At the end of September, a free-trade zone was established in Shanghai with the aim of marking the start of a new era not only of openness in investment, trade, and finance, but also of deeper Chinese integration into the global value chain. The zone promises to launch a new round of liberalizing reforms and help China’s economy adapt to the latest demands of globalization.
Over the next decade, global competition will come to be defined as competition over the global value chain. As the US and other developed countries pursue “re-industrialization” and the Chinese economy’s low-wage comparative advantage diminishes, China must re-establish its competitiveness by positioning itself at the top of the global value chain, which implies the need to promote trade and upgrade its industrial infrastructure.
This requires that China build a national value chain and elevate its manufacturing sector — which currently depends excessively on foreign research and development, imports of raw materials and semi-finished parts — and external demand. The manufacturing sector’s domestic value chain is woefully weak.
The Shanghai zone promises to facilitate progress in three crucial areas: First, it should improve the manufacturing sector’s localization rate for parts and components by accelerating the transmission of raw materials and intermediate inputs, as well as integrating export-oriented producers with domestic industries.
Second, in accordance with Beijing’s 12th Five-Year Plan, the free-trade zone aims to extend the industrial value chain, improve value-added content, promote the coordination of domestic and foreign investment in manufacturing, and strengthen the sector’s classification and assessment capacity. At the same time, it should preserve a level playing field by prohibiting rule changes and limiting the establishment of entry and exit barriers in various industries, in addition to using taxation, finance and brand authentication to cultivate core competitiveness.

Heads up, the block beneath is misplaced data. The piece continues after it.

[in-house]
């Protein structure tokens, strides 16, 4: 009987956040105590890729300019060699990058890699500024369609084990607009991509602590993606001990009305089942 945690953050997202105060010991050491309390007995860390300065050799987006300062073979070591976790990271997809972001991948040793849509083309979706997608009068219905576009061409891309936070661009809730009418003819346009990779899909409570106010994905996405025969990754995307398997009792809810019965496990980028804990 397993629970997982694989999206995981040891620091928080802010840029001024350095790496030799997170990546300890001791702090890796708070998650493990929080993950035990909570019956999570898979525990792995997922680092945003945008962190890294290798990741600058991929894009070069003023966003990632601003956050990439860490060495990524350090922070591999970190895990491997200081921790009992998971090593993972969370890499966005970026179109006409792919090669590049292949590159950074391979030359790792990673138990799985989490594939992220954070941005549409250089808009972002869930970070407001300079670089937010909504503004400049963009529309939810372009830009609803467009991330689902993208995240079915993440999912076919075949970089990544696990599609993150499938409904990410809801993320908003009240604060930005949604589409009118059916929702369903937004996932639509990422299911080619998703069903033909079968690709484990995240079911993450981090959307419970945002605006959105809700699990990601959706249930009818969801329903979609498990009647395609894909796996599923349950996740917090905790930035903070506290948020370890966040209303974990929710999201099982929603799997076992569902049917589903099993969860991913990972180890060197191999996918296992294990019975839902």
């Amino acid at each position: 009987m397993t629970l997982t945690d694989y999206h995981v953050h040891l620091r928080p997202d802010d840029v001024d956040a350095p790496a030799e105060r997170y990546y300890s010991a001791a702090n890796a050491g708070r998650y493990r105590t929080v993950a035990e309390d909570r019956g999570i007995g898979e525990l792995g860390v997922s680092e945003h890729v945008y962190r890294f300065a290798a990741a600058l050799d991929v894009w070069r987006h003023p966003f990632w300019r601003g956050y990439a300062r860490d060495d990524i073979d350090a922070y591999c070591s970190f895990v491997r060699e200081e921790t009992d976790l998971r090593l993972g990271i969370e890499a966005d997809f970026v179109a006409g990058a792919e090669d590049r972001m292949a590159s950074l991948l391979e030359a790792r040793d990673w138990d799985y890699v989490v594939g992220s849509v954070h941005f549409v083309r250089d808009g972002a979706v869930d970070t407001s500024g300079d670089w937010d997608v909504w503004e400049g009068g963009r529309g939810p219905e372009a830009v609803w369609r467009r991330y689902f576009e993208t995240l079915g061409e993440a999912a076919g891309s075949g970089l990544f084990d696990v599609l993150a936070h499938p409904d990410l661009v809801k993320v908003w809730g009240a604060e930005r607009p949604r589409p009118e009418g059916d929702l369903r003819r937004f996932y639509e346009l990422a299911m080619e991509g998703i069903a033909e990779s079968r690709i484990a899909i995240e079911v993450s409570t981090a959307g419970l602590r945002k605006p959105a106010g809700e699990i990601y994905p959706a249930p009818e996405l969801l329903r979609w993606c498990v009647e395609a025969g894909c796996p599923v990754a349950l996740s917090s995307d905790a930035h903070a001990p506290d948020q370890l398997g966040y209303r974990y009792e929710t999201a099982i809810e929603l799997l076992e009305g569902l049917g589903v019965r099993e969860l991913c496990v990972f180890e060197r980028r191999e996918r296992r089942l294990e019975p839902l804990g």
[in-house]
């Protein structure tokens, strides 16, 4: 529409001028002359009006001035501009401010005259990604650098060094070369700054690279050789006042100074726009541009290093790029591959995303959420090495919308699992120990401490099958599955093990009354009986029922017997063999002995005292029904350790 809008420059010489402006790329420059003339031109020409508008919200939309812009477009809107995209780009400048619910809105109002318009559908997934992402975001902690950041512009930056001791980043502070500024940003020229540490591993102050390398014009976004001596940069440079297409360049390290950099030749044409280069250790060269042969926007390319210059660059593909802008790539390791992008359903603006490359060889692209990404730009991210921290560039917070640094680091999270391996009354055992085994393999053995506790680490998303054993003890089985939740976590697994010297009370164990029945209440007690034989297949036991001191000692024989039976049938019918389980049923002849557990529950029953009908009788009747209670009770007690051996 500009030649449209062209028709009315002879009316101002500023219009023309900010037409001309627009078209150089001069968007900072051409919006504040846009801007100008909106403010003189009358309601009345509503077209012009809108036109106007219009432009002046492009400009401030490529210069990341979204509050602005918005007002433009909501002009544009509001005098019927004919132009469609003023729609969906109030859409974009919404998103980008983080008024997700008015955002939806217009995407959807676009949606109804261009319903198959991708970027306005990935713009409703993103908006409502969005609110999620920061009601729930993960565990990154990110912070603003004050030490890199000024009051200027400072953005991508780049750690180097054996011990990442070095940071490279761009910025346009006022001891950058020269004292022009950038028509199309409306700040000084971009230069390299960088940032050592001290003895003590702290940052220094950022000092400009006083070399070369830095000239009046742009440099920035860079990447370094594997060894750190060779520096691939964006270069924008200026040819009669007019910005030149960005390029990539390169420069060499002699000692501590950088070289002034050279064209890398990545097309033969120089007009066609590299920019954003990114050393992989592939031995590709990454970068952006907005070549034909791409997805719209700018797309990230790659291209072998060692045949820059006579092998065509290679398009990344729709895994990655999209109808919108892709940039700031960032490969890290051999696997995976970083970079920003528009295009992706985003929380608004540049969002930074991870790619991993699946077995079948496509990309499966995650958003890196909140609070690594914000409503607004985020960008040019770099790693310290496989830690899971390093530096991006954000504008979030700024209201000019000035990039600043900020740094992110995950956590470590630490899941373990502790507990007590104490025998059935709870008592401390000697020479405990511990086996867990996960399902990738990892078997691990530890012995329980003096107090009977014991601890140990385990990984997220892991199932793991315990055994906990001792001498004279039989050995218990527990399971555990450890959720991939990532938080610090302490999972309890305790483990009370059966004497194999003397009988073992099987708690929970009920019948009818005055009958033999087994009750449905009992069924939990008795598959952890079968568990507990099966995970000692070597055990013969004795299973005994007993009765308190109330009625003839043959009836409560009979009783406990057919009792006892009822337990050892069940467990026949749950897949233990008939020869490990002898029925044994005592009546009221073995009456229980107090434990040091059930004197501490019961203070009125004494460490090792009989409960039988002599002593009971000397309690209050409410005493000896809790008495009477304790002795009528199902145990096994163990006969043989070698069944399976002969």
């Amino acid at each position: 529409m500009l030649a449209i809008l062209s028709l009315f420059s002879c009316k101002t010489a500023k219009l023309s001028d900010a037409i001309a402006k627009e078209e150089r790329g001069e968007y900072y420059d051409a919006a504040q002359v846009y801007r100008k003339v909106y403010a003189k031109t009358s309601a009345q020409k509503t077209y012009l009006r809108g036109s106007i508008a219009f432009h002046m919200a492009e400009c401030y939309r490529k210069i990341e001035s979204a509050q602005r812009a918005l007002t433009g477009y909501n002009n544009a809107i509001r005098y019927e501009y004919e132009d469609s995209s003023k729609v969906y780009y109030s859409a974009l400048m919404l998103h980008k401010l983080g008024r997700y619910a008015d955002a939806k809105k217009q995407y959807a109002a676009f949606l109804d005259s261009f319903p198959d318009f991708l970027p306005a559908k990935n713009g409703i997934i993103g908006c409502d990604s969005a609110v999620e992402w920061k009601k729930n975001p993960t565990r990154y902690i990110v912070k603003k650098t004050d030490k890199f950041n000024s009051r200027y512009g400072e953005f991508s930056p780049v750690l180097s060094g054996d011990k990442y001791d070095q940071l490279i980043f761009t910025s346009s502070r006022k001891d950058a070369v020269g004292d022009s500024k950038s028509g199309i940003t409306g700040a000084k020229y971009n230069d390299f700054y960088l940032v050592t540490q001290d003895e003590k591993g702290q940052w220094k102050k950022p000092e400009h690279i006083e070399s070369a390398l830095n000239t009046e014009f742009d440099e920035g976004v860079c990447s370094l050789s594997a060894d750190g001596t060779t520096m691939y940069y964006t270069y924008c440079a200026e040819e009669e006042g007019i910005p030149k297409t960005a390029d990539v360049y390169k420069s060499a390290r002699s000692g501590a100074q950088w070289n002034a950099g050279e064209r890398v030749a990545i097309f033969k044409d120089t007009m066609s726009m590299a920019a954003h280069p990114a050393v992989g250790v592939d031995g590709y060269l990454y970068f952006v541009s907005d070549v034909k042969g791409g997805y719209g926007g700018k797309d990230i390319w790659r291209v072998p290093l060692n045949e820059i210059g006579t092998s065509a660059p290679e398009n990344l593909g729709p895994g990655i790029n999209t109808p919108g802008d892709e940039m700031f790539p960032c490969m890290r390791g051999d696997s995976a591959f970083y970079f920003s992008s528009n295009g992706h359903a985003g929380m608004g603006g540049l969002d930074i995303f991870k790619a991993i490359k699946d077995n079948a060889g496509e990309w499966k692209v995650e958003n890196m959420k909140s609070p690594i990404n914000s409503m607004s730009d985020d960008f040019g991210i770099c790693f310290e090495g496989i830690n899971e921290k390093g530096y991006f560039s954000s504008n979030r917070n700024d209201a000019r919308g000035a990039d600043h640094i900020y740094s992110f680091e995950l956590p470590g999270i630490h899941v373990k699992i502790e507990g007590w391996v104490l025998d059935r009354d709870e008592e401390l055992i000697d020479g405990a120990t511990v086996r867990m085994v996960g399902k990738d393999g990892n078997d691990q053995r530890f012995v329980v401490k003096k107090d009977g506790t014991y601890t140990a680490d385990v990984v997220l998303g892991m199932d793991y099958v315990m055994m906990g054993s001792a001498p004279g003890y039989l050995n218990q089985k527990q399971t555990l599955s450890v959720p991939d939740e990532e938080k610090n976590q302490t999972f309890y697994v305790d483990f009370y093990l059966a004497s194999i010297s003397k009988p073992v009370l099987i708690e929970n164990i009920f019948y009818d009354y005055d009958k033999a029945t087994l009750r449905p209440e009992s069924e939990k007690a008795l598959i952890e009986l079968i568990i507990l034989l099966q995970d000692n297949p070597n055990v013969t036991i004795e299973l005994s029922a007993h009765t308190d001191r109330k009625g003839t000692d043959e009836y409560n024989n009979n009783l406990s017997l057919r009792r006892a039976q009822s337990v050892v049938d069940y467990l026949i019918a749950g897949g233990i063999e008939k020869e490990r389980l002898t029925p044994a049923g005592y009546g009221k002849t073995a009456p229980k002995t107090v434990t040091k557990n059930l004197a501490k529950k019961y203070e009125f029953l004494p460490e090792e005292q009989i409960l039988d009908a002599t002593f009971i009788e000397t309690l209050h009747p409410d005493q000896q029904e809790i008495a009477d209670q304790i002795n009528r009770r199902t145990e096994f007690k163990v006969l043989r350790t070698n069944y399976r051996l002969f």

Third, the zone should encourage multinational corporations (MNCs) to expand their Chinese operations beyond factories — China should be home to their design, distribution and service divisions. This would optimize relationships between parent and subsidiary companies, while prompting a shift from the simple production model of the past to a model characterized by integrated services and global operations.
Over the past decade, MNCs have increasingly expressed interest in establishing regional and global headquarters, and research and development centers in Shanghai. As of September last year, the city was home to 393 MNCs’ regional headquarters.
In this sense, China has a rare opportunity to expand its growth potential by stimulating domestic demand. The gradual improvement of its labor force in terms of skills and productivity, along with its relatively strong capacity to absorb high-value foreign investment, will drive the country’s economic development, while MNCs’ shift in strategic focus from Western markets to those in the Asia-Pacific region will transform the global value chain.
As the Shanghai zone becomes a global financial hub, it will have to determine how to attract high-level factors of production. To this end — in addition to its taxation, finance and trade facilitation policies — it should establish trade promotion mechanisms in the world’s major export markets so firms can build comprehensive networks of international trade service platforms and trade cooperation zones overseas.